another hand – to contrive a three-armed metaphor – Britain's strategic and broader political context is such that there is no common understanding of what ‘polarity’ actually means . So, while the term has recently found a place in official documents and discourse that it did not previously enjoy, it is also deployed as a political speech-act: to mean different things by different actors depending on their policies, preferences, and proclivities.
The chapter proceeds as follows. First, it surveys the strategic backdrop, in the form of a brief
In the International Relations (IR) literature, polarity analysis has had many critics but few serious rivals.
As one author has noted, it ‘offers a stunningly bold way of simplifying the horrendous day-to-day complexities of world politics’, by teasing out and pinpointing the fundamental outlines and features of the distribution of power in the inter-state order.
One does not need to be a dyed-in-the-wool structural realist to concede that
With the rise of new powers and the decline of seemingly unchallenged US dominance, a conventional wisdom is gaining ground in contemporary discourse about world politics that a new multipolar order is taking shape. Yet ‘multipolarity’ – an order with multiple centres of power – is variously used as a description of the current distribution of power, of the likely shape of a future global order, or even as a prescription for how power ‘should’ be distributed in the international system. This book explores how the concept of a multipolar order is being used for different purposes in different national contexts. From rising powers to established powers, contemporary policy debates are analysed by a set of leading scholars in order to provide an in-depth insight into the use and abuse of a widely used but rarely explored concept.
Debating the distribution of power and status in the early twenty first century
comfortable debating the theoretical effects of changes in the polarity of the international system. Yet the theoretical polarity analysis literature provides only limited guidance on debates in policy circles over the actual distribution of power itself. It is one thing for analysts to disagree over the implications of a return to multipolarity; it is something else to disagree about whether the system is in fact returning to a multipolar configuration or not.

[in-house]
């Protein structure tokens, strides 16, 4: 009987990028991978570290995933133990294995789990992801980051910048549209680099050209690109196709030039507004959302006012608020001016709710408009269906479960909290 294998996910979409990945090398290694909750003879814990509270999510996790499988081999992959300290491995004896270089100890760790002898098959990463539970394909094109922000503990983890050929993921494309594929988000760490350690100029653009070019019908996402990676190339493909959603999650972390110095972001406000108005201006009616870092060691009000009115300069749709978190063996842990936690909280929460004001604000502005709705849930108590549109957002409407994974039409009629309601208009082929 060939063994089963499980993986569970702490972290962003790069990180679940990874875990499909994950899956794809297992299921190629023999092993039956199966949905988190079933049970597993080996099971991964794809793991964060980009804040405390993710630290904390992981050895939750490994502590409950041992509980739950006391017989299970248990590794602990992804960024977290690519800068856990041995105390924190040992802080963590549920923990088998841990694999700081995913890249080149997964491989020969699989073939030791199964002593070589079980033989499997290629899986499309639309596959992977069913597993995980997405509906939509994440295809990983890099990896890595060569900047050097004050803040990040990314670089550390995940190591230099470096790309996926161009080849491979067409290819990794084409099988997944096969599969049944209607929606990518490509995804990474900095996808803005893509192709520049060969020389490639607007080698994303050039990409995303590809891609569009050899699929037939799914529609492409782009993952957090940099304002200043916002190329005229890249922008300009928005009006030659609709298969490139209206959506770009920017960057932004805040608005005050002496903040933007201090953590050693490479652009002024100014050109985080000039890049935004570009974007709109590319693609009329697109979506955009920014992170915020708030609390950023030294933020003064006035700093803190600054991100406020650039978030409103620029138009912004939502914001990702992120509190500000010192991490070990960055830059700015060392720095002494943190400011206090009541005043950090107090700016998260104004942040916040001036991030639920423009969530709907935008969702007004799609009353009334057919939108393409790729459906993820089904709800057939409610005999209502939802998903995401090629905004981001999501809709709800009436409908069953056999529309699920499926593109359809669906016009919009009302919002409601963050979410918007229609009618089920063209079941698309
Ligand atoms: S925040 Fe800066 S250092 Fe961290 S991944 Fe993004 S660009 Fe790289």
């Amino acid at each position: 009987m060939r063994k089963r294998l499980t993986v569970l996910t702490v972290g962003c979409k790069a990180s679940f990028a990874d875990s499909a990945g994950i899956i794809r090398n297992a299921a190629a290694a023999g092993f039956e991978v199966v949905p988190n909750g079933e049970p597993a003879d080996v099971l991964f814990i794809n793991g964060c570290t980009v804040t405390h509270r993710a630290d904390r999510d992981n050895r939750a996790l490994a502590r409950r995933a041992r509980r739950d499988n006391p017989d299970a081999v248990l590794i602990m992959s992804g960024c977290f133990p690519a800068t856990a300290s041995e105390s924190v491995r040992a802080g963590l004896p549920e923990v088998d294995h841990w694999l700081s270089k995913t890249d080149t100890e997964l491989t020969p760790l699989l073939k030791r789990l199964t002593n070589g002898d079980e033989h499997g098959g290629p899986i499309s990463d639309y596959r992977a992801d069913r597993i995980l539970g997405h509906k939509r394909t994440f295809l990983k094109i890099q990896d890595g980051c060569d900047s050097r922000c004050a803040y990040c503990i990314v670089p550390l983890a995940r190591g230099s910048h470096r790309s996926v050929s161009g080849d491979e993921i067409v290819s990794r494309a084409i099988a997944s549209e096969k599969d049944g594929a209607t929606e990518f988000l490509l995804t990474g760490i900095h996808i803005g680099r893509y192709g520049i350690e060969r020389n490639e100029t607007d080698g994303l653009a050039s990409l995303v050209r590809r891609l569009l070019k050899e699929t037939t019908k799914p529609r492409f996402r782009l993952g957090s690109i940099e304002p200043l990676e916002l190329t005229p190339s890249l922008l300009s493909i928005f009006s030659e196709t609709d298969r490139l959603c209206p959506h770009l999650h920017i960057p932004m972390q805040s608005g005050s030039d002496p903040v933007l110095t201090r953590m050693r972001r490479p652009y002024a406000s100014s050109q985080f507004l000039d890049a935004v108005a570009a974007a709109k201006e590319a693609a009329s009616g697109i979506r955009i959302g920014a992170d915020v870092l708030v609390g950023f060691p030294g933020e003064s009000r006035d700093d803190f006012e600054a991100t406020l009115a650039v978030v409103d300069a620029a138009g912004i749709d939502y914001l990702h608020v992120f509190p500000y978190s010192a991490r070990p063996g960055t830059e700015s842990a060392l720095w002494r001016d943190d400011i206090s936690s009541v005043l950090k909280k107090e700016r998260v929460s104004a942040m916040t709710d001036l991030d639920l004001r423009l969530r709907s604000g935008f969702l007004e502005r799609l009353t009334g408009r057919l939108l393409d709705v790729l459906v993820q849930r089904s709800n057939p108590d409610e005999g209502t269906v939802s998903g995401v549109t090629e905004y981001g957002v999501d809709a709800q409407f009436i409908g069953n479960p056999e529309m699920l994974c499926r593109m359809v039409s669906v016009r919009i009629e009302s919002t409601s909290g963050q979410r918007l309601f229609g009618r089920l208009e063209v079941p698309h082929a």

The previous chapters clearly demonstrate that the certitude that characterises much political
In this chapter, I explore the use of the concept of multipolarity in the Brazilian foreign policy debate from 2000 to 2015. To do so, I draw on four sources. First, I analyse documents from Brazilian government agencies to reconstruct how polarity was thought of and what impact this had on actual policy. Second, I rely on a series of in-depth interviews conducted in June 2017 with academics and Brazilian public officials to help unravel their understanding of the term and the interests of different actors. Third, I systematically review the
. And this prolonged, fiery exchange is the first of only two encounters between the play's philosophical polarities; when they cross paths again (in the tragedy's crescendo) their conflict swerves violently into bloodshed.
I have argued elsewhere that Webster's play is animated by a deliberate jarring of Calvinist and Montaignian models of introspection. 42 And while Webster undoubtedly derived much of his interest in and knowledge of Epicureanism through Montaigne, earlier works might also have piqued his interest. In 1573, for instance, James
considered by Washington to be strategically vital, and how (and to what end) the US
responds to the perceived challenge posed by China to its technological hegemony. The
chapter uses the International Relations (IR) concept of ‘polarity’ (the
nature and distribution of power within the international system) as a lens to view the
shifting great-power dynamics in AI-related strategic technology (e.g. microchips,
semiconductors, big-data analytics, and 5G data transmission networks). 2
The chapter argues
the Communist Party’s loyalty to Moscow and
the Labour Party’s support for an Atlanticist foreign policy, at renewing
socialism by mapping a third way beyond the polarities of the Cold War.
Within eighteen months of this ideological break with Stalinism and
social democracy, New Left activists began to test their ideas in a new
mass movement: the Campaign for Nuclear Disarmament (CND). It is
difficult to imagine a more propitious encounter, for from early 1958 CND
organised a series of marches that brought thousands of disaffected youth
into conflict not only with
Superficial paganism and false ecology in The Wicker Man
There is more to The Wicker Man than polemic and
polarity, however, and much of the unexplored territory of this
provocative film is directly relevant to the preoccupations of
twenty-first-century ecocriticism. The encounter between Howie and the
paganism of Summerisle is, at its heart, a matter of fundamental
cosmology rather than one simply predicated upon inconvenient detail.
Overlooked in critical
research and, even, community
The chapters take us on journeys in which art’s social and aesthetic dimensions
are polarities between which critical teaching, research and education can be done
in and through the academy. But as with all roads, there are potholes, merging
traffic and broken pavements along the way. This final chapter highlights some of
the key messages scattered across this volume, providing a greater visualisation
of interweaving themes within the various contributions. It follows threads of
ideas, elaborates both articulated and tacit